Psoriasis and vitiligo are close relatives
Authors Sharquie KE, Salman HA, Yaseen AK
Received 29 May 2017
Accepted for publication 3 July 2017
Published 29 August 2017 Volume 2017:10 Pages 341—345
Checked for plagiarism Yes
Review by Single anonymous peer review
Peer reviewer comments 2
Editor who approved publication: Dr Jeffrey Weinberg
Khalifa E Sharquie,1 Husam Ali Salman,1 Aseel K Yaseen2
1Department of Dermatology and Venereology, College of Medicine, University of Baghdad, Baghdad, Iraq, 2Department of Dermatology and Venereology, Baghdad Teaching Hospital, Baghdad, Iraq
Background: Both vitiligo and psoriasis are chronic inflammatory autoimmune diseases with genetic elements.
Objective: To estimate the frequencies of psoriasis in vitiligo patients and vice versa and to compare them with healthy controls.
Patients and methods: A total of 1000 subjects were included, 250 of them had vitiligo, 250 had psoriasis, and 500 were healthy controls. Measurement of the frequencies of vitiligo in psoriatic patients and psoriasis in vitiligo patients was carried out. Thereafter the frequencies of both diseases were assessed in healthy controls. The frequency of vitiligo among psoriatic patients was compared with that of vitiligo in healthy controls. A similar comparison was done between the frequency of psoriasis among vitiligo patients with that in healthy controls. Other comparisons were performed between the frequency of family history of psoriasis among vitiligo patients with that in healthy controls and between the frequency of family history of vitiligo in psoriatic patients with that in healthy controls.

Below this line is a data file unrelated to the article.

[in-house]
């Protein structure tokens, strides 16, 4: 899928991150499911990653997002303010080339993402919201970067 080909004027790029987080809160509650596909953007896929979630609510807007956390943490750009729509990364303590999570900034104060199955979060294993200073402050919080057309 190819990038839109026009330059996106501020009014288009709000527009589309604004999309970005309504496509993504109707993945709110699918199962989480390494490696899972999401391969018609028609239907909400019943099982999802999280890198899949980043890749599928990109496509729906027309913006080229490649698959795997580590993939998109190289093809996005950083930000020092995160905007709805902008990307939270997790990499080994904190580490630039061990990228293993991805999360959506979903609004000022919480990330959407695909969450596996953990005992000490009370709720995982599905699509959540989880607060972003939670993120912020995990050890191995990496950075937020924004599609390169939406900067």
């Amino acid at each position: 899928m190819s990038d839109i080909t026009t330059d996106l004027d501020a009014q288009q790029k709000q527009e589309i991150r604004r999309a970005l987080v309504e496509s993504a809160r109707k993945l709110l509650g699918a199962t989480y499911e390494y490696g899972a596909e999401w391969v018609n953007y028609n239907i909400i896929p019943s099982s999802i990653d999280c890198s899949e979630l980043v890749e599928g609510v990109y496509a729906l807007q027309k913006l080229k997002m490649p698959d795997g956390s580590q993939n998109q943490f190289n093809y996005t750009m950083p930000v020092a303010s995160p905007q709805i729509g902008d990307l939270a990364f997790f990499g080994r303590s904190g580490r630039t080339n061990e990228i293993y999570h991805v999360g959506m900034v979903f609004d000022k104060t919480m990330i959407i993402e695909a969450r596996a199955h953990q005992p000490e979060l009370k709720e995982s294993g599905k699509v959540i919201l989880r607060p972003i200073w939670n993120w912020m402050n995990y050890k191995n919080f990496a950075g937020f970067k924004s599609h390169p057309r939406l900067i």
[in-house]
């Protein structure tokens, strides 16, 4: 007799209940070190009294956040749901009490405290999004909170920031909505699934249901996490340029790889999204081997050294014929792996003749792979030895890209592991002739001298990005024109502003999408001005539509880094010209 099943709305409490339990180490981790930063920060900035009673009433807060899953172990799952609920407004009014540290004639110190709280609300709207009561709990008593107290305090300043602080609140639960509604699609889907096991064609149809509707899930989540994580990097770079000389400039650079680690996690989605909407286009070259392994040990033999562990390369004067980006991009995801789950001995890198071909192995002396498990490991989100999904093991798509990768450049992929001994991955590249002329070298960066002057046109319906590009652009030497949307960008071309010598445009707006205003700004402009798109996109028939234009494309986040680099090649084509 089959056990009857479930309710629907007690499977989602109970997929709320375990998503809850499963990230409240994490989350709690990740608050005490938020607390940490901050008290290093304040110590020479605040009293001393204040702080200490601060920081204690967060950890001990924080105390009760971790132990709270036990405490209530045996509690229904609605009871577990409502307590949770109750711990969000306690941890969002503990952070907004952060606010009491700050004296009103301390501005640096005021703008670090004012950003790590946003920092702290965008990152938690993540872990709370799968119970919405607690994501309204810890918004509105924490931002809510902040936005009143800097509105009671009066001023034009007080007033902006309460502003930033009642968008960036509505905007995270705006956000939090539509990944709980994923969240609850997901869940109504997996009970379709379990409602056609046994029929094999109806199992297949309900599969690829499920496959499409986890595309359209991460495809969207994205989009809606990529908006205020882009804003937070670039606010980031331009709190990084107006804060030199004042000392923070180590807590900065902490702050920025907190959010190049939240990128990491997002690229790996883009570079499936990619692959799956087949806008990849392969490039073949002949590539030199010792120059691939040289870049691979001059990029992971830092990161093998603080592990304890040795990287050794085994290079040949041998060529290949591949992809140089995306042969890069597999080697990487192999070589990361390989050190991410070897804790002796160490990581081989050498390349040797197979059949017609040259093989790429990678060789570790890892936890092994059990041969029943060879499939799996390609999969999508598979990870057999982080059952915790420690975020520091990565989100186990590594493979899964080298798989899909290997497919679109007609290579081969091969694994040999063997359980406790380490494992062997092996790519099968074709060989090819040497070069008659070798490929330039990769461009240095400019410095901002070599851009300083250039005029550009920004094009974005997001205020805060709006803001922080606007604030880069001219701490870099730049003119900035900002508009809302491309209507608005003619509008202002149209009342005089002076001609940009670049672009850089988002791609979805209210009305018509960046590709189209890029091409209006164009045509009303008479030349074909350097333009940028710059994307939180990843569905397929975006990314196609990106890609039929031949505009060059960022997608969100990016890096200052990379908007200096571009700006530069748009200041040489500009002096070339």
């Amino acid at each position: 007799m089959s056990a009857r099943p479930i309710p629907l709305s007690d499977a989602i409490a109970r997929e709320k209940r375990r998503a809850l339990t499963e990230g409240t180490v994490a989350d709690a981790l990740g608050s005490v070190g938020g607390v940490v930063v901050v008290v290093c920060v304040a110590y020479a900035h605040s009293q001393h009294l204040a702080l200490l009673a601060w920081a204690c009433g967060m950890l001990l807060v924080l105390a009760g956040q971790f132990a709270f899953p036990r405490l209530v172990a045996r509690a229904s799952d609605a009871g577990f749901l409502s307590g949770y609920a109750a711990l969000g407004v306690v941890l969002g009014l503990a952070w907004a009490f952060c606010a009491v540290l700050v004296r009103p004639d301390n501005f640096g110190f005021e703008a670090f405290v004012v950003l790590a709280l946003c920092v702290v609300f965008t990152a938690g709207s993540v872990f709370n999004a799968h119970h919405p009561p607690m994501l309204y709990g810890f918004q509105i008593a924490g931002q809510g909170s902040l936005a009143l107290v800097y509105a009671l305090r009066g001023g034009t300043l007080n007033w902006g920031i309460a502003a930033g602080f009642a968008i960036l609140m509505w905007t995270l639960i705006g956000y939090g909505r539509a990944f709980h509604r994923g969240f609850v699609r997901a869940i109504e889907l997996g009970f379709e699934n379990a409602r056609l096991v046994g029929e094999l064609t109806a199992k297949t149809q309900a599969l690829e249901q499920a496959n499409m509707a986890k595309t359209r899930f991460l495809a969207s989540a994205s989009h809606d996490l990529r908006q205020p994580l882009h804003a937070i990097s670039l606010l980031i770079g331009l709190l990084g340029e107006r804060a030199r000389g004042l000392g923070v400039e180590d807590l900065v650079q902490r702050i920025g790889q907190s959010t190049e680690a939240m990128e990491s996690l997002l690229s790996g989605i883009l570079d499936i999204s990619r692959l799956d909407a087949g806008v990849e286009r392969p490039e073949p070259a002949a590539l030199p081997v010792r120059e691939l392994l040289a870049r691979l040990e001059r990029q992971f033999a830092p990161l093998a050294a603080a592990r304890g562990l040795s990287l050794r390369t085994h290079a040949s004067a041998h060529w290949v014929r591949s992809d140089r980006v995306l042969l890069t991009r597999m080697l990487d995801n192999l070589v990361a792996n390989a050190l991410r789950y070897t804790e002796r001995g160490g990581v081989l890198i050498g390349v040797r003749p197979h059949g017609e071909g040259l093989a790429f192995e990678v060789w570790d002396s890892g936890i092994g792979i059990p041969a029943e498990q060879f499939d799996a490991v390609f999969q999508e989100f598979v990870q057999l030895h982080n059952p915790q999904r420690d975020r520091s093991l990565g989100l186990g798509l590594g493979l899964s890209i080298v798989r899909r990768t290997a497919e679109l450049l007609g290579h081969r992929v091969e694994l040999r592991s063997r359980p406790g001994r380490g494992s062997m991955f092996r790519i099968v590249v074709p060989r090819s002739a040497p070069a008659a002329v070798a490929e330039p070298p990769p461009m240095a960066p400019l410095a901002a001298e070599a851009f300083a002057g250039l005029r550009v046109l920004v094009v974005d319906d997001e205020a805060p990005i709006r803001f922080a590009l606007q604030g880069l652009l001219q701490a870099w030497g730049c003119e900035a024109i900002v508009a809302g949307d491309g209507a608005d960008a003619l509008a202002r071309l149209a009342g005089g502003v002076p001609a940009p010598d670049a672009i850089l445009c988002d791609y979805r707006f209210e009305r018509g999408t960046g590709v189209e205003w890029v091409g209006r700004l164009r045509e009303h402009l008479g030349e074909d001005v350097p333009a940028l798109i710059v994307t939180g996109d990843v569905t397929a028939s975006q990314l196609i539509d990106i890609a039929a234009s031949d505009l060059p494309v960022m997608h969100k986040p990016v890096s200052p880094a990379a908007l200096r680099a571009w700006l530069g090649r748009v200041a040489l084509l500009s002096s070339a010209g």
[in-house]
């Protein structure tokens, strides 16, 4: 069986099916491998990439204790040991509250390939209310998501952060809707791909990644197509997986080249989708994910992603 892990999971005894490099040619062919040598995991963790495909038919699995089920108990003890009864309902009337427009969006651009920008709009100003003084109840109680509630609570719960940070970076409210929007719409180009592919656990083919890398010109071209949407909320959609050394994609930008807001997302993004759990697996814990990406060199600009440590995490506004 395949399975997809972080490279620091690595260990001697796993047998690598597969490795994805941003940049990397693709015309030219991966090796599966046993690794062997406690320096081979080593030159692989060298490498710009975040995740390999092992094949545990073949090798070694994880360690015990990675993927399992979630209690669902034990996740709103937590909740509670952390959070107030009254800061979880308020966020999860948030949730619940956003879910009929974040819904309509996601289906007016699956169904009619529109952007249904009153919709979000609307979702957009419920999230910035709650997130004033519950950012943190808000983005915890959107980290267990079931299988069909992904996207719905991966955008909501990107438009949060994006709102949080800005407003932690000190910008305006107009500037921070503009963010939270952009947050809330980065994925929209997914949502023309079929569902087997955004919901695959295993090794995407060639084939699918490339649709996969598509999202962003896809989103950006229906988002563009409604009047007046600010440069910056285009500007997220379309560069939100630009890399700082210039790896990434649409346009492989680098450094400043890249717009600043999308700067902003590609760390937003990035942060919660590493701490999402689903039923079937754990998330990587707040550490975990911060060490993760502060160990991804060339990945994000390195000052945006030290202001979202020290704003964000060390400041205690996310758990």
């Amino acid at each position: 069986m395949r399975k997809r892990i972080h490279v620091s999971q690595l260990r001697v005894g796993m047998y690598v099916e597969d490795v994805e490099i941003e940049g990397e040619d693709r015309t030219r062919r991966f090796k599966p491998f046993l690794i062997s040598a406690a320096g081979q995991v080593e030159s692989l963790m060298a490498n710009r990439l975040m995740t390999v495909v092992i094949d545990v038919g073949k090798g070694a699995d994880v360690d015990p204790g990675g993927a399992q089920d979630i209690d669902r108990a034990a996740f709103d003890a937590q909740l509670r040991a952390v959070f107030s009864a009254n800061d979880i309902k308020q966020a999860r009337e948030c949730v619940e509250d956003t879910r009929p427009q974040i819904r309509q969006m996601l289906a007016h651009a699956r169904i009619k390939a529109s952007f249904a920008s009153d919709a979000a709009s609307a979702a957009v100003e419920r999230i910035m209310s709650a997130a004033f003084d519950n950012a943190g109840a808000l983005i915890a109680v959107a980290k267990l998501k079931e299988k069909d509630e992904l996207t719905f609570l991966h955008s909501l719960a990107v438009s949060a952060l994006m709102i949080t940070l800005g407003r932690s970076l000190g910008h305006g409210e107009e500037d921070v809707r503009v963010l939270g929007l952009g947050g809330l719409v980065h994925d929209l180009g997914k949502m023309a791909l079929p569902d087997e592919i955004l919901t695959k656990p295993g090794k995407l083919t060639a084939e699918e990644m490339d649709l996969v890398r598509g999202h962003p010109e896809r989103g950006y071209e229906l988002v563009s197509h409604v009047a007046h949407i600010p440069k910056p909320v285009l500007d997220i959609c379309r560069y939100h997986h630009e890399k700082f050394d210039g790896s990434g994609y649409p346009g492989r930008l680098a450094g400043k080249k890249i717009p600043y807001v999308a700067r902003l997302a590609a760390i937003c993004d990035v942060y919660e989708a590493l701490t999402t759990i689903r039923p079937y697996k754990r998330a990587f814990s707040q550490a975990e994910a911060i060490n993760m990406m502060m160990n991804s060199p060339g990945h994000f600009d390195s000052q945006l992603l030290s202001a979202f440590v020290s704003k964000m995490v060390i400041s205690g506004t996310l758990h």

Results: The frequency of psoriasis among vitiligo patients was 15 (6%) and among healthy controls was 2 (0.4%); there is a statistically significant difference (P=0.001). The frequency of vitiligo among psoriatic patients was 5 (2%) and among healthy controls was 3 (0.6%); no statistically significant difference was found (P=0.16). The family history of psoriasis among vitiligo patients was 23 (9.2%) and among healthy controls was 20 (4%); there is a significant association (P=0.043). The family history of vitiligo among psoriatic patients was 24 (9.6%) and among healthy controls was 40 (8%); the difference is statistically significant (P=0.042).
Conclusion: The present work has confirmed the close relationship between vitiligo and psoriasis.
Keywords: psoriasis, vitiligo, overlap, relationship
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